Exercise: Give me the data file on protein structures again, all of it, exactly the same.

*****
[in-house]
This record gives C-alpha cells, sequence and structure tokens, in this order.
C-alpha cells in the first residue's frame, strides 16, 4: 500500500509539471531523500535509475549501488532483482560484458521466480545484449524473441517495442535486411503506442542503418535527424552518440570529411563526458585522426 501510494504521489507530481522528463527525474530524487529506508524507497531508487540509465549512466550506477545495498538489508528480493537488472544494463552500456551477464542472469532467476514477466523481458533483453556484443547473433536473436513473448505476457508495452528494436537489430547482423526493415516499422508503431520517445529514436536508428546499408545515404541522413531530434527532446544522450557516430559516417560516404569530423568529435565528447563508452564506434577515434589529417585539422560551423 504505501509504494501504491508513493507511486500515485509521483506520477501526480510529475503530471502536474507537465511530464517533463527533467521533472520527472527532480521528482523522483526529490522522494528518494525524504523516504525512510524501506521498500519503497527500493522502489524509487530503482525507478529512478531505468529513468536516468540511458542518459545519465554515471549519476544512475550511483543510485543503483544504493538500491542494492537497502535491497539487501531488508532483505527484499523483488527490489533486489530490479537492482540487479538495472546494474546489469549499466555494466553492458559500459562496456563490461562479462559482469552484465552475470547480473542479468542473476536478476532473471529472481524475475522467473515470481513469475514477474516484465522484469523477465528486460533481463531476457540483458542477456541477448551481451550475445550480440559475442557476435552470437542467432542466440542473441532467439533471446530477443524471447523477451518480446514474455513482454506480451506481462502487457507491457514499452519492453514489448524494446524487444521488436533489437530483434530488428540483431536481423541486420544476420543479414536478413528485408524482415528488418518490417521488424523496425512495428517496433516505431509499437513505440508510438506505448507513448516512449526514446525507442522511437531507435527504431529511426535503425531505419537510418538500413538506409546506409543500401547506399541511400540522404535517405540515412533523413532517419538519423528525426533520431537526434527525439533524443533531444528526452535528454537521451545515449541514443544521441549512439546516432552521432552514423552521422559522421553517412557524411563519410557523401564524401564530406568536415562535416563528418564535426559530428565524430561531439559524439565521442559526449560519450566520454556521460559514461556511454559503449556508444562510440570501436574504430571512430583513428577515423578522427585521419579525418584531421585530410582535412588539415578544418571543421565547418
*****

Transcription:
[in-house]
This record gives C-alpha cells, sequence and structure tokens, in this order.
C-alpha cells in the first residue's frame, strides 16, 4: 500500500509539471531523500535509475549501488532483482560484458521466480545484449524473441517495442535486411503506442542503418535527424552518440570529411563526458585522426 501510494504521489507530481522528463527525474530524487529506508524507497531508487540509465549512466550506477545495498538489508528480493537488472544494463552500456551477464542472469532467476514477466523481458533483453556484443547473433536473436513473448505476457508495452528494436537489430547482423526493415516499422508503431520517445529514436536508428546499408545515404541522413531530434527532446544522450557516430559516417560516404569530423568529435565528447563508452564506434577515434589529417585539422560551423 504505501509504494501504491508513493507511486500515485509521483506520477501526480510529475503530471502536474507537465511530464517533463527533467521533472520527472527532480521528482523522483526529490522522494528518494525524504523516504525512510524501506521498500519503497527500493522502489524509487530503482525507478529512478531505468529513468536516468540511458542518459545519465554515471549519476544512475550511483543510485543503483544504493538500491542494492537497502535491497539487501531488508532483505527484499523483488527490489533486489530490479537492482540487479538495472546494474546489469549499466555494466553492458559500459562496456563490461562479462559482469552484465552475470547480473542479468542473476536478476532473471529472481524475475522467473515470481513469475514477474516484465522484469523477465528486460533481463531476457540483458542477456541477448551481451550475445550480440559475442557476435552470437542467432542466440542473441532467439533471446530477443524471447523477451518480446514474455513482454506480451506481462502487457507491457514499452519492453514489448524494446524487444521488436533489437530483434530488428540483431536481423541486420544476420543479414536478413528485408524482415528488418518490417521488424523496425512495428517496433516505431509499437513505440508510438506505448507513448516512449526514446525507442522511437531507435527504431529511426535503425531505419537510418538500413538506409546506409543500401547506399541511400540522404535517405540515412533523413532517419538519423528525426533520431537526434527525439533524443533531444528526452535528454537521451545515449541514443544521441549512439546516432552521432552514423552521422559522421553517412557524411563519410557523401564524401564530406568536415562535416563528418564535426559530428565524430561531439559524439565521442559526449560519450566520454556521460559514461556511454559503449556508444562510440570501436574504430571512430583513428577515423578522427585521419579525418584531421585530410582535412588539415578544418571543421565547418